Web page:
No, your children weren’t thrilled when you divorced their mother. They were even less thrilled a year later when you married her.
But through it all, you loved them, and they loved you.
And that’s why people in Gold River and surrounding areas – both men and women – will want to make sure their children will receive their inheritance when the parents pass away.
Would you really want the person the kids consider to be their wicked stepmother – or stepfather – to try to deny your children their share of the assets you worked so hard to build during your life? Of course not, so that’s why you need to make sure you create an iron-clad estate plan before you pass away and make all your wishes known to every involved party.
Cases that pit stepparents against their stepchildren in areas such as will contests, probate or disputes of trust accounts occur more often than you know.
The stepfamily relationship is often complex, and even when both stepparent and stepchild try to get along, it doesn’t always happen. So, when it comes to an estate, it shouldn’t be expected that the two sides will see eye-to-eye by any means.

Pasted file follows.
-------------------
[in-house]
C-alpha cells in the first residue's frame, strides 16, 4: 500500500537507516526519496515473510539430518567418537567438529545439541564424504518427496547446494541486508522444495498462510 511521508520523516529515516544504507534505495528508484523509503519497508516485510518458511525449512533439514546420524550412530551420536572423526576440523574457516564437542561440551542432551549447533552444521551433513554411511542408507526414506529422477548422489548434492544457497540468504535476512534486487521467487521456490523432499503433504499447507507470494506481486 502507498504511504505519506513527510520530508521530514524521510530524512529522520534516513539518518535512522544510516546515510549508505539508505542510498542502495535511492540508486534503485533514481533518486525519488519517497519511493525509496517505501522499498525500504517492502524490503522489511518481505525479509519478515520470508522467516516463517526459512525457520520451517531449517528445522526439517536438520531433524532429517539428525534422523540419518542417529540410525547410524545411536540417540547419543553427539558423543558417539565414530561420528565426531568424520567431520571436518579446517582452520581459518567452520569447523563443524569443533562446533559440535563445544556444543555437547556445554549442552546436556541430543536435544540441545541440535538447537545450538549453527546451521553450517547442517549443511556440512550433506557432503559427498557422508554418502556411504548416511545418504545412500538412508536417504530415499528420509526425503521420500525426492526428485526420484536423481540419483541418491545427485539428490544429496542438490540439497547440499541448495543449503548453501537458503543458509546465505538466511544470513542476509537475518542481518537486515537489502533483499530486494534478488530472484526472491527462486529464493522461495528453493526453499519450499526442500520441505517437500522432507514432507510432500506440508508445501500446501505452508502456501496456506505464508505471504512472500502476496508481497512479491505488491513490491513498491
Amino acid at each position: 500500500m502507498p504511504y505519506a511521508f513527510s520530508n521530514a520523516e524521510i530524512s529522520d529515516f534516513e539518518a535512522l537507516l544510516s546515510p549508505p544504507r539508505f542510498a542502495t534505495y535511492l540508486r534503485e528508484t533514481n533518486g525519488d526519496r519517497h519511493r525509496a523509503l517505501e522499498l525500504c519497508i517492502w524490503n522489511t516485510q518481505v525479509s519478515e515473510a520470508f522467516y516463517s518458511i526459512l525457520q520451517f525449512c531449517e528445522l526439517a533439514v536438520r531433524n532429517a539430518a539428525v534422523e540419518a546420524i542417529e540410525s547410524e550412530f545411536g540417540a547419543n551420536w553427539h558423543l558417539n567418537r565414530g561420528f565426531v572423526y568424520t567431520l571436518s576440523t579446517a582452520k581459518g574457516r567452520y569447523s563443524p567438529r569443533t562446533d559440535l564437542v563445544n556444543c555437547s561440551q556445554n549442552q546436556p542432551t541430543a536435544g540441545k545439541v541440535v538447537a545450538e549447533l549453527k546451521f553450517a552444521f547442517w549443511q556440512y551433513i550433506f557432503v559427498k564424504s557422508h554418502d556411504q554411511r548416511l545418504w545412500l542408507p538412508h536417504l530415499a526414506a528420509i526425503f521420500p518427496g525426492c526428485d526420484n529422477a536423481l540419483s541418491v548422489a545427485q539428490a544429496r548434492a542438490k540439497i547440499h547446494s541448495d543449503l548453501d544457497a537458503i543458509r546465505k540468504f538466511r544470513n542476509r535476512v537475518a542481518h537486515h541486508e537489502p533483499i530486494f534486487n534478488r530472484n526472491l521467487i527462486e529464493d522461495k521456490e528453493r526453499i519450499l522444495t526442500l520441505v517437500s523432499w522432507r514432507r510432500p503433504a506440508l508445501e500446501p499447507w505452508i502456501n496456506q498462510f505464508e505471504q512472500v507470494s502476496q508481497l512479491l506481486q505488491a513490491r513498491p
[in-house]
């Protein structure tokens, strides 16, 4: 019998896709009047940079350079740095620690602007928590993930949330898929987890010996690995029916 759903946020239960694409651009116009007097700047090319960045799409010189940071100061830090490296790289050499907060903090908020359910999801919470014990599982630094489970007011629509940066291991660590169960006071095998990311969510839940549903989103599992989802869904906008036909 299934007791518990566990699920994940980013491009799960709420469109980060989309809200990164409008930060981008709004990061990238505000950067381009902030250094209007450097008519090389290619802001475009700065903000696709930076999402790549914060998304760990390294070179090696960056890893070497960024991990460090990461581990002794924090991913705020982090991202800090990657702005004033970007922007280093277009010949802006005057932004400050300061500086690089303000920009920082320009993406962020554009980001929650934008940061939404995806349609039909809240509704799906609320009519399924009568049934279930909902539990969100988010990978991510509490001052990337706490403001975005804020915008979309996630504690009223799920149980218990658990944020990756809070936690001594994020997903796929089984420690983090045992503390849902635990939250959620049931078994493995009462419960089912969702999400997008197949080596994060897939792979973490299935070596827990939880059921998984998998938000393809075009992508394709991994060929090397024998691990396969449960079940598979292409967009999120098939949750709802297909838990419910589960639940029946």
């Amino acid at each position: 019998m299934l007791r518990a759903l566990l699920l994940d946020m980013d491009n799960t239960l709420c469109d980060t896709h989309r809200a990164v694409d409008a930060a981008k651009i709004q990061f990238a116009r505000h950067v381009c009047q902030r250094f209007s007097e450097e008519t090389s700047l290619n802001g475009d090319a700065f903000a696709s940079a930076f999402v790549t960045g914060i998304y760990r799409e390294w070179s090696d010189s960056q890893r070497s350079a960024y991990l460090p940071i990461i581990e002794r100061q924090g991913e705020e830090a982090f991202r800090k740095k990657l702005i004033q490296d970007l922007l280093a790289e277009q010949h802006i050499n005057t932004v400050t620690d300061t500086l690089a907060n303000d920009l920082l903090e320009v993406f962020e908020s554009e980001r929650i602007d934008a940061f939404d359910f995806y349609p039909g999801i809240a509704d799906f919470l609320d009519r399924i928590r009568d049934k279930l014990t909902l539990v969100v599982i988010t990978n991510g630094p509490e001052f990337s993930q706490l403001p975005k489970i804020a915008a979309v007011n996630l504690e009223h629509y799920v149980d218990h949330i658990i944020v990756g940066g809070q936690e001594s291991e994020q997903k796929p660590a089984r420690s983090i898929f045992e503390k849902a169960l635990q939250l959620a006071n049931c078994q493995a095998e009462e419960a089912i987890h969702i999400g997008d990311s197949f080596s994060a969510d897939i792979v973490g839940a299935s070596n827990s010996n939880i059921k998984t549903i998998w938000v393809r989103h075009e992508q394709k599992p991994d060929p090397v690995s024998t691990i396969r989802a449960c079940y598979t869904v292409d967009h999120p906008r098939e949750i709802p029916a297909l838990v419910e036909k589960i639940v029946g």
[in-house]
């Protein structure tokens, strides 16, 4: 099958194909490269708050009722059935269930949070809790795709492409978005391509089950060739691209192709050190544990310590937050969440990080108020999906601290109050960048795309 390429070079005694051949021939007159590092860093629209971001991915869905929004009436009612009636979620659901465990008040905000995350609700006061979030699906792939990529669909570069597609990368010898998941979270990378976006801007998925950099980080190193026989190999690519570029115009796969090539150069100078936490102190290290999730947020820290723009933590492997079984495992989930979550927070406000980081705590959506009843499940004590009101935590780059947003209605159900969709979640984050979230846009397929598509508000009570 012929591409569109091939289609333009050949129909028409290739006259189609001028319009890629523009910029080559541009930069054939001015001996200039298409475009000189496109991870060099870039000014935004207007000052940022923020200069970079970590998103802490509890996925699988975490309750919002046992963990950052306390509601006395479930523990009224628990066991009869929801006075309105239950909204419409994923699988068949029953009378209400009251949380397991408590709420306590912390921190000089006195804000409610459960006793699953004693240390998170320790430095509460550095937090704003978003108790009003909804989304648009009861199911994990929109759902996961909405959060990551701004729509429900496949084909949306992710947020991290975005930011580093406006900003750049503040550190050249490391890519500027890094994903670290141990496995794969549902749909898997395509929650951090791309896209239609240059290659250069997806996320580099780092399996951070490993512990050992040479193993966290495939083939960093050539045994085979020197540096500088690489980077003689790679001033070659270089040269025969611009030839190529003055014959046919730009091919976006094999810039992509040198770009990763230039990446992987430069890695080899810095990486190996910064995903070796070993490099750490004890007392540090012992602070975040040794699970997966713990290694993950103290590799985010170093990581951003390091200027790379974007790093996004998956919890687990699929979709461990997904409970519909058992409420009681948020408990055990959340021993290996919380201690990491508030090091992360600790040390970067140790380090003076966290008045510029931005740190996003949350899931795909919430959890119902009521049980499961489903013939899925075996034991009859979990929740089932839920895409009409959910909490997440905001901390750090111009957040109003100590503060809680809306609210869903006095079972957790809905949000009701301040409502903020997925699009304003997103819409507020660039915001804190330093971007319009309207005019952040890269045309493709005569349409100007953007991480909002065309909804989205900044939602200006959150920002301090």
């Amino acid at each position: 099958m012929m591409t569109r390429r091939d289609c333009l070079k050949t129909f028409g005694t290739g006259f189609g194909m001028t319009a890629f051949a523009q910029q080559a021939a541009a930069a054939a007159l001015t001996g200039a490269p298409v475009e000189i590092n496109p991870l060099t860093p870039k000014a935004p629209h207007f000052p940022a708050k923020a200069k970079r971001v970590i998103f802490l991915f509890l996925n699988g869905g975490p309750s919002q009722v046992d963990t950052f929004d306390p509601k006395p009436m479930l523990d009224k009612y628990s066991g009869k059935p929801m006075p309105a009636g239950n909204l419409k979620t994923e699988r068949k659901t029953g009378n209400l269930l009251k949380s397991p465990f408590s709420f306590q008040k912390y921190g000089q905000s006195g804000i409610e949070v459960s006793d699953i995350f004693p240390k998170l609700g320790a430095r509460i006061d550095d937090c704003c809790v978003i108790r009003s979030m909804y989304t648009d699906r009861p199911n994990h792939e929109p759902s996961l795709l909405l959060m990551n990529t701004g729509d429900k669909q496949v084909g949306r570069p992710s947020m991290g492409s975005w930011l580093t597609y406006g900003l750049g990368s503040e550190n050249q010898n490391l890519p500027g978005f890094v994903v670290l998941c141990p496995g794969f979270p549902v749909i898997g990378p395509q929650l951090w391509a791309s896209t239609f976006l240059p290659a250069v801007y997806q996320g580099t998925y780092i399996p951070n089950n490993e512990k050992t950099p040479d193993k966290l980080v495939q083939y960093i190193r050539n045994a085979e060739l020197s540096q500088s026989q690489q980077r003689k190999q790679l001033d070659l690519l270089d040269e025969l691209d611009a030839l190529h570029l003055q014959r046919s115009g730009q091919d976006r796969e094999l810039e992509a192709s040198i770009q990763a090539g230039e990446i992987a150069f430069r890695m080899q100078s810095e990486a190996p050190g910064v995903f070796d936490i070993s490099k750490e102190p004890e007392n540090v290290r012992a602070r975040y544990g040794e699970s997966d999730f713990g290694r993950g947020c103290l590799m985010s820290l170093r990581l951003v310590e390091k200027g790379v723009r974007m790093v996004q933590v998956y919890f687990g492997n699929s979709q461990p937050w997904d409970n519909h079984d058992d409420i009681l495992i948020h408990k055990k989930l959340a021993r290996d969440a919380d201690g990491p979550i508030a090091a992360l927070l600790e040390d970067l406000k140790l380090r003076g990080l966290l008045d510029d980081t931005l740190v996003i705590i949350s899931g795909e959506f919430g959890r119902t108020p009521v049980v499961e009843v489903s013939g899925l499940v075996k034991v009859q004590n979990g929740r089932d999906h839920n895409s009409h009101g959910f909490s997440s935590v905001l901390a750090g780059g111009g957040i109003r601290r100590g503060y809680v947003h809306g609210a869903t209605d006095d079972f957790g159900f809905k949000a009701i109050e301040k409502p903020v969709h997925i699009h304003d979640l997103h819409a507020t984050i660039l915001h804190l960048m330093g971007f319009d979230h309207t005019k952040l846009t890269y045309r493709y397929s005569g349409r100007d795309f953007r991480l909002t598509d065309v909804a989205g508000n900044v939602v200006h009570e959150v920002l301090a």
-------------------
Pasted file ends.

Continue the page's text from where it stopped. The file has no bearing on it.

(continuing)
If your spouse is the executor of the estate, disputes can flare up. Stepchildren can perceive their parent’s new spouse as perhaps someone who was after nothing but money and who convinced their parent to modify their will during a relatively short marriage to receive the lion’s share of assets. Or maybe they see the stepparent as someone who wants to take the assets of their deceased spouse and spread them among their own children instead of the stepchildren.
You don’t want to leave behind a mess that ties up your assets in probate. You don’t want your money and property to wind up with the person you didn’t intend to be the recipient. You don’t want your child to try to deprive your spouse of an inheritance – or vice versa.
You hold the key to making sure your assets fall into the right hands. By working with a California estate attorney to create a proper estate plan, you can do just that.